The opinion of the court was delivered by: NEALON
Located in the south-central portion of the Commonwealth of Pennsylvania, the City of Harrisburg has a population of about 68,000 persons and serves as the state capitol. Within its boundaries are eight parks, including Wildwood Park, the subject matter of this litigation. Never idyllic, Wildwood Park enjoyed the reputation of being a major recreational asset for Harrisburg-area residents around the turn of the century. Since then, it has steadily degenerated in appearance, maintenance and use. Simultaneously, transportation problems in and around the city began to mount. To relieve severe traffic congestion, plans were developed in the early 1960s to construct portions of two highways through Wildwood Park, one known as the River Relief Route, and the other, Interstate Route 81. Both projects were jointly funded by the federal and state governments. After construction had begun, plaintiffs moved on April 7, 1971, to enjoin the federal, state and city governments from proceeding with further construction.
On May 11, 1971, after hearing five days of testimony and after considering the arguments of all parties, this Court:
(1) enjoined the further disbursement of federal funds for construction of the two highways;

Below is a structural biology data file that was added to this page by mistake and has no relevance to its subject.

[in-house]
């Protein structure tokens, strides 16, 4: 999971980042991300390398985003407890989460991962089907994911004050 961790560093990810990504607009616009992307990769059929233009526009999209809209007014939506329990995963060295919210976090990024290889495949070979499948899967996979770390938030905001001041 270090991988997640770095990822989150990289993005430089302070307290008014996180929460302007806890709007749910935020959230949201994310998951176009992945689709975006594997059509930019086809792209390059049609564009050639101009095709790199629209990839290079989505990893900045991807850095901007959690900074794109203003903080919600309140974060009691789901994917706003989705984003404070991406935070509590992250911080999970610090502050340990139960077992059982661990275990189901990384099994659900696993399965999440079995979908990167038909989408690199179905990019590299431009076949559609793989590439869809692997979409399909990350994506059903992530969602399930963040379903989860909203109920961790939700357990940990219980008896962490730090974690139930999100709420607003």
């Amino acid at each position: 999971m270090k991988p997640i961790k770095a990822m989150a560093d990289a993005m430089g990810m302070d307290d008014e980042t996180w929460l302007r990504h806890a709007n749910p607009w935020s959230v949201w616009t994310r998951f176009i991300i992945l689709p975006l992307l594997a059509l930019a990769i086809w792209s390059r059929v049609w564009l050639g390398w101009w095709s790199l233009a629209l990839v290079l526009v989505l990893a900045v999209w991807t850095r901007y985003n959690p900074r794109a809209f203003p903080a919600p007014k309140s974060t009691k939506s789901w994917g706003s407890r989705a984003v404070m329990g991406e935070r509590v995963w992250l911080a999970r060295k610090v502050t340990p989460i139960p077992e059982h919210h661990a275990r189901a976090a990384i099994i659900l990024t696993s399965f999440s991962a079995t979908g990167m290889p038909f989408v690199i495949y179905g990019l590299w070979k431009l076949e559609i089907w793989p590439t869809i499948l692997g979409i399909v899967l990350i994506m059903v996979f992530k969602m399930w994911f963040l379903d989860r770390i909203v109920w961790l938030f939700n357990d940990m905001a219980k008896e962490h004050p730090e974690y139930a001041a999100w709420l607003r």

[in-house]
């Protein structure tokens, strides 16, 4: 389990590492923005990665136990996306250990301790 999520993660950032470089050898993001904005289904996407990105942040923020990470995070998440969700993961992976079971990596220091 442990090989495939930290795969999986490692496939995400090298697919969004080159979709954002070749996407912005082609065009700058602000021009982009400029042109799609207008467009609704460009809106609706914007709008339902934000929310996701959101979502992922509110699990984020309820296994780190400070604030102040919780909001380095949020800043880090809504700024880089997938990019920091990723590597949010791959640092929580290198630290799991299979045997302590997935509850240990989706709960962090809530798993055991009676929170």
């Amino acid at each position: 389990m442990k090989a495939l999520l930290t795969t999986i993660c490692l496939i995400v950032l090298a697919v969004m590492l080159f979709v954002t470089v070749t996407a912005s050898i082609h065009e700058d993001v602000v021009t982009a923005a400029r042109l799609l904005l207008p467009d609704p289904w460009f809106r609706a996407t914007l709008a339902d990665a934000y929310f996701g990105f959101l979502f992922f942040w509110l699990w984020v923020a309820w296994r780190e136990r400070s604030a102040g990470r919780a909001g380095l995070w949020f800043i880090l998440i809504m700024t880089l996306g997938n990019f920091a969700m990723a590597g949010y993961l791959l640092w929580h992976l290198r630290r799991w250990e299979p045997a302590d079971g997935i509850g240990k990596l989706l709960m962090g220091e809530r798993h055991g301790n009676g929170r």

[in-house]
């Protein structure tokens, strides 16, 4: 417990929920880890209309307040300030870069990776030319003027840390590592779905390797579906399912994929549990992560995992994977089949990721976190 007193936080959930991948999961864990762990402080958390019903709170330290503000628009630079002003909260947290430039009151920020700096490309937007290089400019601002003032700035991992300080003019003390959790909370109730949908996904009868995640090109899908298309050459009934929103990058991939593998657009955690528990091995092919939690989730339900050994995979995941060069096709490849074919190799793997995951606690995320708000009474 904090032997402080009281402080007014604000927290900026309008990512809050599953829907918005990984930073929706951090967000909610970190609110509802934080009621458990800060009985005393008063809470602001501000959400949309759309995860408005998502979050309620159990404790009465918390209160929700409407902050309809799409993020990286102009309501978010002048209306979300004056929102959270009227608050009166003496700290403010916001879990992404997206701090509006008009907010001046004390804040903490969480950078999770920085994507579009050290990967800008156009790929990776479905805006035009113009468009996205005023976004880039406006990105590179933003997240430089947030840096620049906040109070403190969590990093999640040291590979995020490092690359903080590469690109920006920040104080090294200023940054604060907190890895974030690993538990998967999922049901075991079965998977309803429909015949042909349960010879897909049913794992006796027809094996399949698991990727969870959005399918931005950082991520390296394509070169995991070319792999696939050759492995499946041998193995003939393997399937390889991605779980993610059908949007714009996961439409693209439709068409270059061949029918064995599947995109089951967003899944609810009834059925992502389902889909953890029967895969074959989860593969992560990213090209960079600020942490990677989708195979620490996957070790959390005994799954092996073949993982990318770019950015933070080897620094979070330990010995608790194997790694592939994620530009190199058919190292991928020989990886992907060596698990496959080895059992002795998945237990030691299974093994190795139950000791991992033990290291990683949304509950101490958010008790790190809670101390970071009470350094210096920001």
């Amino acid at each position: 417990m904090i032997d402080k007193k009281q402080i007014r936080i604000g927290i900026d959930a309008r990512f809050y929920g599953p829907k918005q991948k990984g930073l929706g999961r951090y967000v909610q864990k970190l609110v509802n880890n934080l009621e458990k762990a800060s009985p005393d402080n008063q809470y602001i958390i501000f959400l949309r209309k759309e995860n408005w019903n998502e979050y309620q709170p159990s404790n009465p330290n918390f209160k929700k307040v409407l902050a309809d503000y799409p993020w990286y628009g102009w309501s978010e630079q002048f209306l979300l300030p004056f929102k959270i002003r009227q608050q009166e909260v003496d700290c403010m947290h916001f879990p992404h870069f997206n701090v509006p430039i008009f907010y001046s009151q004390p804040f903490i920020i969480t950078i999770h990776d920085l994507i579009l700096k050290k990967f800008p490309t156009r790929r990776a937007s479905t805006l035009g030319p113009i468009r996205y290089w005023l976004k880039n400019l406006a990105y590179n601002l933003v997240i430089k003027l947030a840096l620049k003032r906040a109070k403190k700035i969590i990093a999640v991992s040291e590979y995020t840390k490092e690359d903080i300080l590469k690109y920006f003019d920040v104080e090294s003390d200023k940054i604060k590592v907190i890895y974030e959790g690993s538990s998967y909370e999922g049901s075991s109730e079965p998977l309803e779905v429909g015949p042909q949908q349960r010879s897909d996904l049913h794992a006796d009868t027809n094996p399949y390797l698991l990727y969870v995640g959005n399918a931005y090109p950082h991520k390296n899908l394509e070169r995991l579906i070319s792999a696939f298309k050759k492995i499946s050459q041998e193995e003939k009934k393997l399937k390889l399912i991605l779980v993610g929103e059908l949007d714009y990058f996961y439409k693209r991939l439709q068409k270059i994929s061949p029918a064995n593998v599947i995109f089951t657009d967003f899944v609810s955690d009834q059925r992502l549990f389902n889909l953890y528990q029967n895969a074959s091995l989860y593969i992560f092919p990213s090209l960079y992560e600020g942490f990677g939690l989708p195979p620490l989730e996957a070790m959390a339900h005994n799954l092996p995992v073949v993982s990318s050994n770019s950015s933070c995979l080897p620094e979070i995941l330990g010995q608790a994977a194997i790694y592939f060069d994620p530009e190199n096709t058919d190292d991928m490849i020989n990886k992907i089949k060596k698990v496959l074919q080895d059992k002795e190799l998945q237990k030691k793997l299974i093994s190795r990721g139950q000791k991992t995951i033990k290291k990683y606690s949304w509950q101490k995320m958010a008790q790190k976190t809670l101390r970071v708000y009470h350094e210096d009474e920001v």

(2) remanded the matter to Secretary of Transportation Volpe for further consideration of the requirements of Sec. 4(f) of the Department of Transportation Act of 1966, 49 U.S.C. § 1653(f); Secs. 128 and 138 of the Federal-Aid Highway Act of 1968, 23 U.S.C. §§ 128 and 138; and Sec. 102(2)(C) of the National Environmental Act of 1969, 42 U.S.C. § 4332(2)(C); and applicable rules and regulations;
(3) dismissed the complaint with respect to Jacob Kassab, individually and as Secretary of the Department of Transportation of Pennsylvania; with respect to Harold Swenson, individually and as Mayor of the City of Harrisburg; and with respect to the City of Harrisburg; and
(4) determined that there was no evidentiary basis to support plaintiffs' claims of unconstitutional racial discrimination.
On January 23, 1973, the federal defendants, after having filed a final environmental statement with respect to the two highways and a memorandum detailing their compliance with this Court's May 11, 1971, order of remand, moved to dissolve the injunction and to dismiss the complaint. In response, on February 26, 1973, plaintiffs moved to revise the judgment entered May 11, 1971, and to amend the complaint. On May 8, 1973, the plaintiffs were allowed to amend their complaint so as to join the Hon. Milton J. Shapp, Governor of Pennsylvania, and the Hon. Harold Swenson, Mayor of Harrisburg, as additional defendants, and to assert claims under the Clean Air Act of 1970, 42 U.S.C. § 1857; the Federal Highway Act of 1970, 23 U.S.C. § 109(h), and the Pennsylvania Constitution. In addition, the Court ordered the action to be reinstated with respect to Jacob Kassab, individually and in his official capacity. A further evidentiary hearing, lasting seven days, was conducted before this Court in late May and early June, 1973, before the parties, at the strong urging of the Court, entered into an amicable settlement whereby they agreed, subject to class approval, to a realignment of the two highways in such a manner as to reduce the impact on Wildwood Park. On October 19, 1973, this Court approved the consent judgment and retained jurisdiction to decide the issues of counsel fees and costs.